Avoid practising defensive medicine, docs told

Doctors were urged yesterday not to overreact to a recent case in which a paediatrician was suspended for failing to diagnose that a child had the rare Kawasaki disease.

Senior Minister of State for Health Lam Pin Min reminded them that it is part of their work to exercise "good clinical judgment" when treating their patients.

They should avoid practising defensive medicine, which would raise healthcare costs unnecessarily, he added.

Dr Lam was replying in Parliament to Dr Lim Wee Kiak (Sembawang GRC), who had asked if there were guidelines for doctors to "send all cases for detailed diagnostic tests to avoid misdiagnosing rare medical conditions".

Dr Lim cited the case of the paediatrician, whose suspension led more than 1,000 doctors to sign a petition to the Health Ministry and the Singapore Medical Council (SMC), saying that the punishment was too severe for misdiagnosing a rare disease.

Dr Chia Foong Lin, who is in private practice, had appealed against the disciplinary tribunal's judgment, but the Supreme Court upheld it.

  • Timeline of events

  • Feb 25, 2013

    A one-year-old child suffering from red eyes and high fever for three days is hospitalised at Gleneagles Hospital.

    Dr Chia Foong Lin diagnoses him as having a viral infection.

    Feb 27

    The child is fretful, his lips turn bright red and he develops a rash.

    Dr Chia considers Kawasaki disease, but does not do any supportive tests for this (there is no specific diagnostic test for Kawasaki disease), nor does she tell his parents.

    Feb 28

    The boy's fever spikes in the morning and his lips are red and cracked.

    March 1

    His fever appears to have settled and Dr Chia discharges him. His red eyes have improved and he has no rashes, but his lips are still red and cracked.

    March 3

    He is reviewed by Dr Chia as an outpatient at her clinic. His parents say the child's fever has continued in the past two days.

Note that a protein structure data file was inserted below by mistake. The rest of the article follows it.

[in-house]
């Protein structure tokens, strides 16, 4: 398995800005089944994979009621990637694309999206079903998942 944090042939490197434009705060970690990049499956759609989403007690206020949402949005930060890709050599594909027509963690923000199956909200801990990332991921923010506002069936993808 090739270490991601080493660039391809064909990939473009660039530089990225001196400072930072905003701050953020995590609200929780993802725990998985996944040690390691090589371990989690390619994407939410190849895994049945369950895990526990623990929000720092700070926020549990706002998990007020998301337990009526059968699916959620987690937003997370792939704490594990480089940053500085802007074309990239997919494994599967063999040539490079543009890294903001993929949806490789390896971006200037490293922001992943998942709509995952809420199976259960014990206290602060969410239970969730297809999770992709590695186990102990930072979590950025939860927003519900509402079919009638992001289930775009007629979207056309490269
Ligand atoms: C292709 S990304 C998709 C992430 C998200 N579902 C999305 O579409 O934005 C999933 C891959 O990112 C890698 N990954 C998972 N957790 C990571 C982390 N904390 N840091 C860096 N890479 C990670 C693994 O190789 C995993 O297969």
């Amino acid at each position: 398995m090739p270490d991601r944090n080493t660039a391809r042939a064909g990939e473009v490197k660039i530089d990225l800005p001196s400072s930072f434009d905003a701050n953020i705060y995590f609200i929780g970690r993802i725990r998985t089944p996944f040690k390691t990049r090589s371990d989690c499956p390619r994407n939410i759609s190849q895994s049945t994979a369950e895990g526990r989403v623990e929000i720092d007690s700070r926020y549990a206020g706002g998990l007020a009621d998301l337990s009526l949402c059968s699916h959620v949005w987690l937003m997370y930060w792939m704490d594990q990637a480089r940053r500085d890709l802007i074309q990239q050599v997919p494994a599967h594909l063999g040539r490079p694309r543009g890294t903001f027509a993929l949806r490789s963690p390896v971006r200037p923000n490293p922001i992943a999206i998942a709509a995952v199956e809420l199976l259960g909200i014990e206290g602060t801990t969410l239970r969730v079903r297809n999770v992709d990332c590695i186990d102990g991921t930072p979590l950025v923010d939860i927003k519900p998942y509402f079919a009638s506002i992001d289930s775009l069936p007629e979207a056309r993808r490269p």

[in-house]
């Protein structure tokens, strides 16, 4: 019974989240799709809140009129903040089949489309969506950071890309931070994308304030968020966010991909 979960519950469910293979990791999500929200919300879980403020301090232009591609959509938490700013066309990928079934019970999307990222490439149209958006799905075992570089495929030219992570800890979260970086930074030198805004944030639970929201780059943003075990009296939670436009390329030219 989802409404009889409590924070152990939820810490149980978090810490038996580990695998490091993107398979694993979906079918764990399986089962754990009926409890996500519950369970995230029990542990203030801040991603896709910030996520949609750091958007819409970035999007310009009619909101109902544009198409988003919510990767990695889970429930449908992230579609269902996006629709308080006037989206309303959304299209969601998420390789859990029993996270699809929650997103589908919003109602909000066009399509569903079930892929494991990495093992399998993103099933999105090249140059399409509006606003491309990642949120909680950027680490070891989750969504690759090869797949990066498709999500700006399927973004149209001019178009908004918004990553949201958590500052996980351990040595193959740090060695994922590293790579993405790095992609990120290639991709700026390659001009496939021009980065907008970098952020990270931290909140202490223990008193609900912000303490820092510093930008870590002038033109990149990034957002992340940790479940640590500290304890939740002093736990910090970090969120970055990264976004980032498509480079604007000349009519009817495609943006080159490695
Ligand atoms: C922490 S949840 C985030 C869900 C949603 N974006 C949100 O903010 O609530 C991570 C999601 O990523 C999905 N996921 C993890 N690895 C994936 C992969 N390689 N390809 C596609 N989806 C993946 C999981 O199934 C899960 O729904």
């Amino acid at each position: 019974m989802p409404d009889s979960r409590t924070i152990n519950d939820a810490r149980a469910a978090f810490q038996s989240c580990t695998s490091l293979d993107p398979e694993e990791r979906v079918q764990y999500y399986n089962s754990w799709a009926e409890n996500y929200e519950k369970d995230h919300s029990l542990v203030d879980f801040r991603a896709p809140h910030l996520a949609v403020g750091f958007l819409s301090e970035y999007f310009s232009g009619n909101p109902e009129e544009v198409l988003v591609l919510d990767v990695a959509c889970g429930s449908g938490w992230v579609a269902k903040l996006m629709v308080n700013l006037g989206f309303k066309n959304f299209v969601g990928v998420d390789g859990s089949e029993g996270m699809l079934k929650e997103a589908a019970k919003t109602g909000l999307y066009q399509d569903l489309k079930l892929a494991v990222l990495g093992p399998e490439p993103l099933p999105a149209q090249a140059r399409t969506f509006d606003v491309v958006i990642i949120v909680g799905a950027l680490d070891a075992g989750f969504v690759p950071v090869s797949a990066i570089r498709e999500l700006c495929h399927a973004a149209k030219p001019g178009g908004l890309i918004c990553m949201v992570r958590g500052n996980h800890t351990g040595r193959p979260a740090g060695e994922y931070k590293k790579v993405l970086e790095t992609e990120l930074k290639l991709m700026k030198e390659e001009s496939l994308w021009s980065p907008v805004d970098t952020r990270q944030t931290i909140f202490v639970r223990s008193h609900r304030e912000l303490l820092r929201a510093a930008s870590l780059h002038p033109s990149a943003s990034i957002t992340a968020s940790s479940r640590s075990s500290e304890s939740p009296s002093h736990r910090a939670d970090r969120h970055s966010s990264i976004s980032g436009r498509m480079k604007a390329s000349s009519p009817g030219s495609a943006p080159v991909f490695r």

March 4

    The boy's parents seek a second opinion from Dr Lee Bee Wah, another paediatrician in private practice.

    Dr Lee notes that the boy is irritable, has a rash on his upper body, redness on his palms and soles, prominent lymph nodes on the right side of the neck, and a heart murmur.

    She orders blood tests and an echocardiogram, which shows that the blood vessels of the heart are already affected.

    She treats the boy for Kawasaki disease and he responds well.

    Salma Khalik

Dr Lim asked whether the ministry would issue guidelines, if none exists, for diagnosing potentially rare illnesses.

Dr Lam said internationally accepted guidelines for Kawasaki disease have been in existence since 2004. They state that a prolonged fever, with two other symptoms, warrants checking for the disease.

The one-year-old boy Dr Chia was treating had fever and three other symptoms: red eyes, a rash, and lips that were red and cracked.

The tribunal found that "Dr Chia fell short of the reasonable standard expected of a senior paediatrician by not ordering tests to support the diagnosis or discussing with the parents this possible diagnosis which she had considered", said Dr Lam.

It judged her actions as "serious negligence", he added.

Kawasaki disease, if untreated, results in 15 per cent to 20 per cent of children - usually under five years old - developing serious medical problems including heart disease, or dying.

Between them, National University Hospital and KK Women's and Children's Hospital see 160 to 190 cases of Kawasaki disease a year.

Ms Tin Pei Ling (MacPherson) had asked about the basis for Dr Chia's suspension.

Dr Lam said that in deciding on the three-month suspension, the tribunal took into account her 23 years of experience as a paediatrician, and her unblemished record.

It also looked at eight precedents of doctors missing or giving a wrong diagnosis. Six of them were suspended.

Ms Tin also asked whether studies had been done on defensive medicine and potential implications if it was practised here.

Dr Lam said that there is no such local study, but when a doctor deviates from sound medical practice for fear of a malpractice suit, it adds unnecessarily to healthcare costs, he added.

"As part of their work, doctors are expected to exercise good clinical judgment to manage patients appropriately," he said.

Dr Lam added that doctors need to keep abreast of medical knowledge and international guidelines. That is why the SMC requires all doctors to have mandatory continuing medical education.

He said he was aware the case has caused concern among many doctors. He urged them "to stay calm and not overreact", and to read the tribunal's rationale for the penalty.

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A version of this article appeared in the print edition of The Straits Times on August 02, 2017, with the headline 'Avoid practising defensive medicine, docs told'. Print Edition | Subscribe